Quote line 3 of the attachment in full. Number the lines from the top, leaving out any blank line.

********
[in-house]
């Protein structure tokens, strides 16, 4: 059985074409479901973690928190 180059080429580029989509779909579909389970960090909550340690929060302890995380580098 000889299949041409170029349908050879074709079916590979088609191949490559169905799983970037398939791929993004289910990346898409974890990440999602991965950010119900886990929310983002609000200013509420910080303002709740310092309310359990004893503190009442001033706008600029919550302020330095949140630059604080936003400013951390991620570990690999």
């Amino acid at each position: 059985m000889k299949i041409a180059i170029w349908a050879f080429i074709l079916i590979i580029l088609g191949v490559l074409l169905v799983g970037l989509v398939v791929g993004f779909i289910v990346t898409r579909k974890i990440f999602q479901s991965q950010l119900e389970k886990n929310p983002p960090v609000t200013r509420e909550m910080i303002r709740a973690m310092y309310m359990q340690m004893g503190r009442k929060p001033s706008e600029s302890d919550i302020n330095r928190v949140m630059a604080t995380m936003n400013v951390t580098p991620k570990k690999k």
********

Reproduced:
């Amino acid at each position: 059985m000889k299949i041409a180059i170029w349908a050879f080429i074709l079916i590979i580029l088609g191949v490559l074409l169905v799983g970037l989509v398939v791929g993004f779909i289910v990346t898409r579909k974890i990440f999602q479901s991965q950010l119900e389970k886990n929310p983002p960090v609000t200013r509420e909550m910080i303002r709740a973690m310092y309310m359990q340690m004893g503190r009442k929060p001033s706008e600029s302890d919550i302020n330095r928190v949140m630059a604080t995380m936003n400013v951390t580098p991620k570990k690999k």